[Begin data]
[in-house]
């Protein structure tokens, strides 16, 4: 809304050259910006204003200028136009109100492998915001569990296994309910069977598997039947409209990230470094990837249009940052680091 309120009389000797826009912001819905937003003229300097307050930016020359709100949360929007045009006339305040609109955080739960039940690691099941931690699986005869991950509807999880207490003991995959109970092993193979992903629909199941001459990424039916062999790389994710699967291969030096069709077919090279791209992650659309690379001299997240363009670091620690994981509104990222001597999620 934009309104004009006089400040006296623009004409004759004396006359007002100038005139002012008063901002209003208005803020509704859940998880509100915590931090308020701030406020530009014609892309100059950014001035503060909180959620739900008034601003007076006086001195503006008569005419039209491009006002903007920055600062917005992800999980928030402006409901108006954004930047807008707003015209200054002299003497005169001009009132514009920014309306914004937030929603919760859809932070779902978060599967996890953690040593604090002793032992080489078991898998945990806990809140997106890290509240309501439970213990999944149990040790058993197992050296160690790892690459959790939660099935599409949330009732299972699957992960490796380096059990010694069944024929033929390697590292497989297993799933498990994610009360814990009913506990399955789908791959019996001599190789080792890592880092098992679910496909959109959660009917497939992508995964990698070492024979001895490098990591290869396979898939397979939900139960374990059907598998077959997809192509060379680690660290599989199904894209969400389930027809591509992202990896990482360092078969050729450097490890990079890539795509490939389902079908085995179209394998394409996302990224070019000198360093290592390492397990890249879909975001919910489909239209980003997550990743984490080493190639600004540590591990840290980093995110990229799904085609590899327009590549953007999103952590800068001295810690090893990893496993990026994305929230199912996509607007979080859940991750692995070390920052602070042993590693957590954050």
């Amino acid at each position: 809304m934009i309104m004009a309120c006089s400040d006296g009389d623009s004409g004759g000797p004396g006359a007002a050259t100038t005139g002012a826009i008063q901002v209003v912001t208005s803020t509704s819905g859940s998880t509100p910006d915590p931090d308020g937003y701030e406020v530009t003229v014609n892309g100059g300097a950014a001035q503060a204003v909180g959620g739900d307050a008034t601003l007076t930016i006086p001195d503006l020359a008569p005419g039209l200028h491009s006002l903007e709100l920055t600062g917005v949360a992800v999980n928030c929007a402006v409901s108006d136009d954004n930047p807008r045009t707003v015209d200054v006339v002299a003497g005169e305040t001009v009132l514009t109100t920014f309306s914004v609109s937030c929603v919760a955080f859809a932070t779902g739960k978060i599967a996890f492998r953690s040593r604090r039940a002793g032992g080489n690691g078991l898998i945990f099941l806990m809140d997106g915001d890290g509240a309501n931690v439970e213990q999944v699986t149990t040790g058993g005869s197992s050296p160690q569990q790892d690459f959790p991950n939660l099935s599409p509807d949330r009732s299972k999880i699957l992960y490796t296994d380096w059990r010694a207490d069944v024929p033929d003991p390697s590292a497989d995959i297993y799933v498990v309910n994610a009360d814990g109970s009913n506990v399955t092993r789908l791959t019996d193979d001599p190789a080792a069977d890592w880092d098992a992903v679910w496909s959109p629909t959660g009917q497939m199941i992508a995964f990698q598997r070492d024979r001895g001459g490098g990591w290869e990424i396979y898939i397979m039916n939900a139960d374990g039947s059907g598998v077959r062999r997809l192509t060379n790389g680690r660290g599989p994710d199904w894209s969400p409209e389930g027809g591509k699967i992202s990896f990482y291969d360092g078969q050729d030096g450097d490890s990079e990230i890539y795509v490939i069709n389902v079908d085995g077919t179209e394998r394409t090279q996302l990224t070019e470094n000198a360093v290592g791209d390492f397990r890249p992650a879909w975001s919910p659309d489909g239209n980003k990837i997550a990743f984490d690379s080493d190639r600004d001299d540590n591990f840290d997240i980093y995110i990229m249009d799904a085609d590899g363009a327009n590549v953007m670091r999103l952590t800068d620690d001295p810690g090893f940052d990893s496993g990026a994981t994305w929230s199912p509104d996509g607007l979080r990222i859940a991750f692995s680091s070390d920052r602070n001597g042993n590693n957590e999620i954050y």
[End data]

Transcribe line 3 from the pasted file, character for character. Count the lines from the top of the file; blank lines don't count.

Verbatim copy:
């Amino acid at each position: 809304m934009i309104m004009a309120c006089s400040d006296g009389d623009s004409g004759g000797p004396g006359a007002a050259t100038t005139g002012a826009i008063q901002v209003v912001t208005s803020t509704s819905g859940s998880t509100p910006d915590p931090d308020g937003y701030e406020v530009t003229v014609n892309g100059g300097a950014a001035q503060a204003v909180g959620g739900d307050a008034t601003l007076t930016i006086p001195d503006l020359a008569p005419g039209l200028h491009s006002l903007e709100l920055t600062g917005v949360a992800v999980n928030c929007a402006v409901s108006d136009d954004n930047p807008r045009t707003v015209d200054v006339v002299a003497g005169e305040t001009v009132l514009t109100t920014f309306s914004v609109s937030c929603v919760a955080f859809a932070t779902g739960k978060i599967a996890f492998r953690s040593r604090r039940a002793g032992g080489n690691g078991l898998i945990f099941l806990m809140d997106g915001d890290g509240a309501n931690v439970e213990q999944v699986t149990t040790g058993g005869s197992s050296p160690q569990q790892d690459f959790p991950n939660l099935s599409p509807d949330r009732s299972k999880i699957l992960y490796t296994d380096w059990r010694a207490d069944v024929p033929d003991p390697s590292a497989d995959i297993y799933v498990v309910n994610a009360d814990g109970s009913n506990v399955t092993r789908l791959t019996d193979d001599p190789a080792a069977d890592w880092d098992a992903v679910w496909s959109p629909t959660g009917q497939m199941i992508a995964f990698q598997r070492d024979r001895g001459g490098g990591w290869e990424i396979y898939i397979m039916n939900a139960d374990g039947s059907g598998v077959r062999r997809l192509t060379n790389g680690r660290g599989p994710d199904w894209s969400p409209e389930g027809g591509k699967i992202s990896f990482y291969d360092g078969q050729d030096g450097d490890s990079e990230i890539y795509v490939i069709n389902v079908d085995g077919t179209e394998r394409t090279q996302l990224t070019e470094n000198a360093v290592g791209d390492f397990r890249p992650a879909w975001s919910p659309d489909g239209n980003k990837i997550a990743f984490d690379s080493d190639r600004d001299d540590n591990f840290d997240i980093y995110i990229m249009d799904a085609d590899g363009a327009n590549v953007m670091r999103l952590t800068d620690d001295p810690g090893f940052d990893s496993g990026a994981t994305w929230s199912p509104d996509g607007l979080r990222i859940a991750f692995s680091s070390d920052r602070n001597g042993n590693n957590e999620i954050y």